since i’ve started playing chess, i’ve become tres successful at doing the seating plans for my dinner parties. it’s elementary. all one has to do is to identify the pieces. my friend R, for example, pedantic and judgmental always sideways with his approaches and cleverly ambiguous with his comments. clearly a bishop. on the otherhand, ms O being the octogenarian decorator, wise, bitter and well travelled aka white queen. the pretty boys get to be the knights obviously. so on it goes and the rest are pawns. now placing the pieces is another matter of finesse and delicate understanding of everyones latest and greatest. the gossip, the drama and the absolutely nots. it all contributes to what could only be a memorable evening. mind you, memorable for the right reasons. my worst party ends abruptly with one of the guests looking for her broken tooth under the piano after making an overly ambitious late night dance step. the scramble for ice, the panic. the last thing you need when you’re trying to serve coffee and friandise.
accidents happen, you say. ha. the host can sidestep checkmate and still prevent calling the ambulance. i’ll have to do a piece on parties and events first aid. i’m sure colin cowie knows what i’m talking about.
so talking about not knowing where the pieces are, back to the chessboard. i’ve recently taken to playing against a blind cousin of my wife’s.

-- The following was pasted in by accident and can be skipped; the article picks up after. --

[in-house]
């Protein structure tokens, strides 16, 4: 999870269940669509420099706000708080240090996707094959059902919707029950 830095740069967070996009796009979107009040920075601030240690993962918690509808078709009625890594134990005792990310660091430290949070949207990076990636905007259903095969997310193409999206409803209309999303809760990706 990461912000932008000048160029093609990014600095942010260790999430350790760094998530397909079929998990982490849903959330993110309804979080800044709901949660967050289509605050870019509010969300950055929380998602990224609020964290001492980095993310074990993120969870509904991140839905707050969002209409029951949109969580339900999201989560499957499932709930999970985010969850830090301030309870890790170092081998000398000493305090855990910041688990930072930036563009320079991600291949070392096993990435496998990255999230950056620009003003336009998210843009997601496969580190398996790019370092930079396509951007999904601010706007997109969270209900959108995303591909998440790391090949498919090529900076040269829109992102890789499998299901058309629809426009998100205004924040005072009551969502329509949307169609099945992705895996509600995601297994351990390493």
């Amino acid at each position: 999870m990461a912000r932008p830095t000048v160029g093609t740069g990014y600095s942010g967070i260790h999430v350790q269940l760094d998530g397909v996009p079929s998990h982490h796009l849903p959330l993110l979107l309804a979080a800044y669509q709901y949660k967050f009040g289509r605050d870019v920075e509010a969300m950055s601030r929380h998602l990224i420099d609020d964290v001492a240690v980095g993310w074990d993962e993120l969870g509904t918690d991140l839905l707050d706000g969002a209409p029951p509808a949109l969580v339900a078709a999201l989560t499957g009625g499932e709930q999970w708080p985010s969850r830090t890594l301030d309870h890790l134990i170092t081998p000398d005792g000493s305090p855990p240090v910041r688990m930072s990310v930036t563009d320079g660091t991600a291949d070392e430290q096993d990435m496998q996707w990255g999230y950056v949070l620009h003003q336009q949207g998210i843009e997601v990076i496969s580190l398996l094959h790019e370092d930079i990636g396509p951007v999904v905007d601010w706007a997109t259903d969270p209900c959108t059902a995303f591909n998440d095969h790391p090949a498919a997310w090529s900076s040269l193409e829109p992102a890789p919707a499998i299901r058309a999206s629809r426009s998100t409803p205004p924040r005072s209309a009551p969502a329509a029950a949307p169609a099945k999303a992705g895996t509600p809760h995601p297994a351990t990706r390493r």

quite an educational experience. we’re talking about someone that cant see what she eats. when seated next to her at some family lunch or other, one is obliged to call out: peas-at-five-o’clock, chicken-at-three-o’clock and potatoes-at-quarter-to-six. or whatever. now this got me interested in the notations. the archaic to the modern. Kings-knight-three-to-Kings-rook-two etc. quite elegant and one almost feels like donning a paisley gown and having a brandy when you say it. it reminded me of (yes, i’m a romantic) of all those pictures i saw as a child of men playing chess in the luxembourg gardens and of scenes from bladerunner. still one of my all time favourite movies.
so on with the game. after beating both my son of six and the blind cousin, i’m not entirely sure if i would call myself a champion. what i can say however, is that it makes for a refreshing change to scrabble and more success at dinner party arrangements.